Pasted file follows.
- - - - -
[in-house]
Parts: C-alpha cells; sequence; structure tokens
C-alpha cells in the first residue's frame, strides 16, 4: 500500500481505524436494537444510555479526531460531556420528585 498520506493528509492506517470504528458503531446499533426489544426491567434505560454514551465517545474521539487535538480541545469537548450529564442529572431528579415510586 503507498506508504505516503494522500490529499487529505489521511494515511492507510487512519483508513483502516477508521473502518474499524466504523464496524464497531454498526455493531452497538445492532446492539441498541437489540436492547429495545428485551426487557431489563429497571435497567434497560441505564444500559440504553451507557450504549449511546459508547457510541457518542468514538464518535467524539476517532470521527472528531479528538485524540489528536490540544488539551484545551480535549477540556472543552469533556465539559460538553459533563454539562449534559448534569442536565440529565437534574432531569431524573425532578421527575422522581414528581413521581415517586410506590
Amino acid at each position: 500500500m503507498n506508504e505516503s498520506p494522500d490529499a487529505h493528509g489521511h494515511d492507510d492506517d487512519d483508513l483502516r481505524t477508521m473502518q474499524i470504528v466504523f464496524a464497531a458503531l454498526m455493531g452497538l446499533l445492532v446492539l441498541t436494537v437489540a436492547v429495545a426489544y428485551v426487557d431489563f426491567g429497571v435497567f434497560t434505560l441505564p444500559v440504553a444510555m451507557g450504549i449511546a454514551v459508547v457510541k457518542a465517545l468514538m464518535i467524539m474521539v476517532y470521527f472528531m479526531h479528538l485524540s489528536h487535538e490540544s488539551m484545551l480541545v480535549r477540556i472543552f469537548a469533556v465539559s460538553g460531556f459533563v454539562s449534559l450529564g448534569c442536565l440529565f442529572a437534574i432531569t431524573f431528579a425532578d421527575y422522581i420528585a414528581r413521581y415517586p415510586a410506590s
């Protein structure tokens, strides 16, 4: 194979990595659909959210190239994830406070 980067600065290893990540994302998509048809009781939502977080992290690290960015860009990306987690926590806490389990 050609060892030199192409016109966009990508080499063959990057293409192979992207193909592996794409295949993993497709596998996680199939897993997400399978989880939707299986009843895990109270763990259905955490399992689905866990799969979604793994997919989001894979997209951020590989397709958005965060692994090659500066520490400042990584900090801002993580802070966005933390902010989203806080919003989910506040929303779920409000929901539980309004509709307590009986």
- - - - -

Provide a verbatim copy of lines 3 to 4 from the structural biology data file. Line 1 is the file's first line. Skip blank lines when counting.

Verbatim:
C-alpha cells in the first residue's frame, strides 16, 4: 500500500481505524436494537444510555479526531460531556420528585 498520506493528509492506517470504528458503531446499533426489544426491567434505560454514551465517545474521539487535538480541545469537548450529564442529572431528579415510586 503507498506508504505516503494522500490529499487529505489521511494515511492507510487512519483508513483502516477508521473502518474499524466504523464496524464497531454498526455493531452497538445492532446492539441498541437489540436492547429495545428485551426487557431489563429497571435497567434497560441505564444500559440504553451507557450504549449511546459508547457510541457518542468514538464518535467524539476517532470521527472528531479528538485524540489528536490540544488539551484545551480535549477540556472543552469533556465539559460538553459533563454539562449534559448534569442536565440529565437534574432531569431524573425532578421527575422522581414528581413521581415517586410506590
Amino acid at each position: 500500500m503507498n506508504e505516503s498520506p494522500d490529499a487529505h493528509g489521511h494515511d492507510d492506517d487512519d483508513l483502516r481505524t477508521m473502518q474499524i470504528v466504523f464496524a464497531a458503531l454498526m455493531g452497538l446499533l445492532v446492539l441498541t436494537v437489540a436492547v429495545a426489544y428485551v426487557d431489563f426491567g429497571v435497567f434497560t434505560l441505564p444500559v440504553a444510555m451507557g450504549i449511546a454514551v459508547v457510541k457518542a465517545l468514538m464518535i467524539m474521539v476517532y470521527f472528531m479526531h479528538l485524540s489528536h487535538e490540544s488539551m484545551l480541545v480535549r477540556i472543552f469537548a469533556v465539559s460538553g460531556f459533563v454539562s449534559l450529564g448534569c442536565l440529565f442529572a437534574i432531569t431524573f431528579a425532578d421527575y422522581i420528585a414528581r413521581y415517586p415510586a410506590s